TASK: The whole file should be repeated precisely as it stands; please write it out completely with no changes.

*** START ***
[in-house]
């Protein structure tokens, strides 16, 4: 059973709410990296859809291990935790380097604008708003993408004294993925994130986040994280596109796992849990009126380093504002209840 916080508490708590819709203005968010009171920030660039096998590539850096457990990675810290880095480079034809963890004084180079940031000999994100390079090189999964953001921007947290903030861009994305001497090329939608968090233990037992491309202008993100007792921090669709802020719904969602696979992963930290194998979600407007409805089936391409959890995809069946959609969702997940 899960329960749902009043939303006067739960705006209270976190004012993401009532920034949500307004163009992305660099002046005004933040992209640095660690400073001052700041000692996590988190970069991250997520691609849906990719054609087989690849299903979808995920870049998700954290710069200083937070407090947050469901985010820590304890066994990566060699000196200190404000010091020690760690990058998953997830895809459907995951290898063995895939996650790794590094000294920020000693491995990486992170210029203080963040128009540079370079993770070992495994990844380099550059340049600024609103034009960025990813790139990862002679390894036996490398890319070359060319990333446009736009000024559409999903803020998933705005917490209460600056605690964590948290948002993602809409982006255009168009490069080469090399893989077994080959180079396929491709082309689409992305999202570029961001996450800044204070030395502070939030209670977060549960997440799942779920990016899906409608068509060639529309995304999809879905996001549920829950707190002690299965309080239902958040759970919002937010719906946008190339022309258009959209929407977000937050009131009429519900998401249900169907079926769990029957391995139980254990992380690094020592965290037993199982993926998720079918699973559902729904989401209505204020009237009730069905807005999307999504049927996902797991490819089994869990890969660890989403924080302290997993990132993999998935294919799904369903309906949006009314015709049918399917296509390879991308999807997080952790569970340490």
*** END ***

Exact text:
[in-house]
């Protein structure tokens, strides 16, 4: 059973709410990296859809291990935790380097604008708003993408004294993925994130986040994280596109796992849990009126380093504002209840 916080508490708590819709203005968010009171920030660039096998590539850096457990990675810290880095480079034809963890004084180079940031000999994100390079090189999964953001921007947290903030861009994305001497090329939608968090233990037992491309202008993100007792921090669709802020719904969602696979992963930290194998979600407007409805089936391409959890995809069946959609969702997940 899960329960749902009043939303006067739960705006209270976190004012993401009532920034949500307004163009992305660099002046005004933040992209640095660690400073001052700041000692996590988190970069991250997520691609849906990719054609087989690849299903979808995920870049998700954290710069200083937070407090947050469901985010820590304890066994990566060699000196200190404000010091020690760690990058998953997830895809459907995951290898063995895939996650790794590094000294920020000693491995990486992170210029203080963040128009540079370079993770070992495994990844380099550059340049600024609103034009960025990813790139990862002679390894036996490398890319070359060319990333446009736009000024559409999903803020998933705005917490209460600056605690964590948290948002993602809409982006255009168009490069080469090399893989077994080959180079396929491709082309689409992305999202570029961001996450800044204070030395502070939030209670977060549960997440799942779920990016899906409608068509060639529309995304999809879905996001549920829950707190002690299965309080239902958040759970919002937010719906946008190339022309258009959209929407977000937050009131009429519900998401249900169907079926769990029957391995139980254990992380690094020592965290037993199982993926998720079918699973559902729904989401209505204020009237009730069905807005999307999504049927996902797991490819089994869990890969660890989403924080302290997993990132993999998935294919799904369903309906949006009314015709049918399917296509390879991308999807997080952790569970340490």